I go more into depth about the journey of my process towards making my product in my blog  but the overall description of my project is:

My Underdress’d experiment is a project for people to work within their own closet to know what to wear for the day based on the temperature outside.

The goal of this project is for people to never be too warm or too cold again based on what they are wearing for the day.

The weather revolves around what the current temperature is, for me I did it based on Toronto’s weather – as that is where I am living. And then to know what clothing item would work for the current temperature you have UID Cards that act as a ID label for your clothing. So, upload the website link, take your UID Card and scan it on the scanner (you have in your home) and on the screen will either pop up the word Yes! if should should wear it, and it is a Nope! you will get a blank screen.

And wow! You will never be underdress’d.

So, continue on to the rest of my page to read more about me and my  journey in creating Underdress’d.

About Me

Savaya Shinkaruk: Savaya Shinkaruk is a fashion stylist and journalist with a keen interest in wanting to blend components of the online fashion industry with design. She graduated with a BA in communications in 2017 and is completing her MDes in Digital Futures at OCAD University.




October 30, 2017

Today we were assigned our third experiment for this class, and although I am nervous with this assignment because I am working alone – I started to look for ideas through Google on what could be created.

This assignment is to come up with a new peripheral for your computer and that customizes a input and output method.

Some of the ideas I am interested in exploring more of:

  • Link the weather on my computer to link to Instagram on my iPhone to give me ideas on what to wear.
  • Take a photo of outside with your iPhone and it will connect you to a hashtag of what to wear on Instagram.
  • Study party – where a timer goes off when it is time to stop studying and ‘party’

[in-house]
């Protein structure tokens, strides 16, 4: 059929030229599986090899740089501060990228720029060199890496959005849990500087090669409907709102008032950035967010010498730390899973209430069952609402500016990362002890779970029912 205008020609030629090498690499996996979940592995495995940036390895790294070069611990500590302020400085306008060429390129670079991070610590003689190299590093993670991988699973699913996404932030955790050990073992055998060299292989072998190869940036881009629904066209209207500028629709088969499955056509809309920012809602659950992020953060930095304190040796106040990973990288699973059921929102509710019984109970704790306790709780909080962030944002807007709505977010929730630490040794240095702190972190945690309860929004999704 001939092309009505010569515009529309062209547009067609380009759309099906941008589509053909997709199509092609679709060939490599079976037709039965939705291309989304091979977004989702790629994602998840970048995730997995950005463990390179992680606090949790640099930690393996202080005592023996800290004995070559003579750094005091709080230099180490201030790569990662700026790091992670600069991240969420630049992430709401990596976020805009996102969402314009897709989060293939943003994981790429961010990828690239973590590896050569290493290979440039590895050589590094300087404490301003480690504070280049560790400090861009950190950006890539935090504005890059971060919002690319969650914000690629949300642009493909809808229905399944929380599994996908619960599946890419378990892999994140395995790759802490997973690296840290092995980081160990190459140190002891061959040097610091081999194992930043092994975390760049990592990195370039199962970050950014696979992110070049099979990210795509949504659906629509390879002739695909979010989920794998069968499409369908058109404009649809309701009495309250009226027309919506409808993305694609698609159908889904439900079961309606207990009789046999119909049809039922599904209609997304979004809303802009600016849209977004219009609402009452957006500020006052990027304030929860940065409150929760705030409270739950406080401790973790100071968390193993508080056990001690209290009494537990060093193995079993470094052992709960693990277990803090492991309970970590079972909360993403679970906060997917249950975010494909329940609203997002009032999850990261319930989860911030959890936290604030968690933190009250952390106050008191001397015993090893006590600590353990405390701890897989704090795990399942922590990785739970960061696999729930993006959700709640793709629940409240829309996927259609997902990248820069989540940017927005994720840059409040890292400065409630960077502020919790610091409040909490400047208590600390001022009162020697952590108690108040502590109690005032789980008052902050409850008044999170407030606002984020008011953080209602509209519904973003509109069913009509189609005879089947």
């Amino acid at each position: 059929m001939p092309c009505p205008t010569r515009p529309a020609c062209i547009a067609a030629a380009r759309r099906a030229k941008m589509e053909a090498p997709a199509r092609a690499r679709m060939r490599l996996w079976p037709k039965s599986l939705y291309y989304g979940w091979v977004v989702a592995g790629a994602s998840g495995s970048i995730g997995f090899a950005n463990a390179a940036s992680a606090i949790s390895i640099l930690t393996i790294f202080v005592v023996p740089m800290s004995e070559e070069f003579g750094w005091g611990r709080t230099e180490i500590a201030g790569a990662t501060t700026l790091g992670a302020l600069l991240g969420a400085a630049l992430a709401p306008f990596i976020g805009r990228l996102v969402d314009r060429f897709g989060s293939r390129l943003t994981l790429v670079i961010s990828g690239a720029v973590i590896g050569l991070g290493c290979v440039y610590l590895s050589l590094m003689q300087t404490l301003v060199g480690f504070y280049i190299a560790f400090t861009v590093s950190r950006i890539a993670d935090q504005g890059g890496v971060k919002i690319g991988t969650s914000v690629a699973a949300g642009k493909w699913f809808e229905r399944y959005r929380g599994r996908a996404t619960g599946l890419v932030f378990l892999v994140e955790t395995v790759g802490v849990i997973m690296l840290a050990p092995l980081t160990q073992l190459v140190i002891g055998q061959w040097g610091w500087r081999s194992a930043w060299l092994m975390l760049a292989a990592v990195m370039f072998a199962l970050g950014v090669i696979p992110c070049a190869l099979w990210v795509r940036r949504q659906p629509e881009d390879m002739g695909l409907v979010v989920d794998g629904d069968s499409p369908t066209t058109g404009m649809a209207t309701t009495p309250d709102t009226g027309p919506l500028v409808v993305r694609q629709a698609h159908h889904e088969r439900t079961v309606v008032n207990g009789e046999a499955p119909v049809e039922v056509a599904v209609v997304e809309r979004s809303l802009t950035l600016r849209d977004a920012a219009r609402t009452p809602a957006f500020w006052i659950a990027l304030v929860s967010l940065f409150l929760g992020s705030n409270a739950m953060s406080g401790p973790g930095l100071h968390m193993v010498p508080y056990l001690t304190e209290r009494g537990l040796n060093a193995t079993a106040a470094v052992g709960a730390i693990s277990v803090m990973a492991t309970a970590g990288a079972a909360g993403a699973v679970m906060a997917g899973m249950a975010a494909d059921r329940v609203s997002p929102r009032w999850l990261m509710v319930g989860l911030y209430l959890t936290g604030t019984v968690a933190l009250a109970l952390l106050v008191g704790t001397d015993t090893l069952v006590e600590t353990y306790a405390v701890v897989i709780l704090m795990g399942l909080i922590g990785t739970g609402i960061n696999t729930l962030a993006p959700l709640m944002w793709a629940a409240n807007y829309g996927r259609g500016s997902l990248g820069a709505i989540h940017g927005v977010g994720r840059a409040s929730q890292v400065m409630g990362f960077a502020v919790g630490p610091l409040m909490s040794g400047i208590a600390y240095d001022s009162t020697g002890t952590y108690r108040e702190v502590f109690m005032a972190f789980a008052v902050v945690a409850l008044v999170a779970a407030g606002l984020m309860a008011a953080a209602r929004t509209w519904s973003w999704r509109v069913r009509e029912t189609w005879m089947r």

• You share your pulse and it will give off a scene on your computer of what you are feeling. How much coffee you need??
  • Morning selfie to tell you how much coffee you need based on your motion.
  • Morning type in to see how much coffee you need based on the mood you input.
  • Moving display with a snack time feature when you stop typing after a bit.
  • Using a slider to input your price on Amazon or Ebay.

Notes on breaking down my ideas with input and output:

  • On Idea # 1: INPUT = voice command (Alexia or Google) OR a what do I wear today button  // Links to the weather through IF Statements // OUTPUT = Instagram  
  • On Idea # 2: INPUT = photo // OUTPUT = Instagram
  • On Idea # 3: Need to do more research on.
  • On Idea # 4: INPUT = pulse sensor or slider?? // OUTPUT = Digital Scene
  • On Idea # 5: INPUT = photograph // OUTPUT = Digital Scene
  • On Idea # 6: INPUT = keyboard // OUTPUT = Digital Scene
  • On Idea # 7: INPUT = keyboard // OUTPUT = Digital Scene
  • On Idea # 8: INPUT = slider // OUTPUT = Ebay numbers

The bolded idea is what I like the most.

From there I talked with Finlay about how I can do this when it comes to coding, as I am new to this.

Here are his suggestions:

  • Create this as a way where you read your clothing (not using Instagram now) (using RFID) and if it is ok to wear based on the current weather.  // get at Creatron + stickers to do this and place on clothing.
  • Create a spreadsheet on Excel to have characteristics and YES and NO answers and statements based on the YES and NO temperature ranges I input.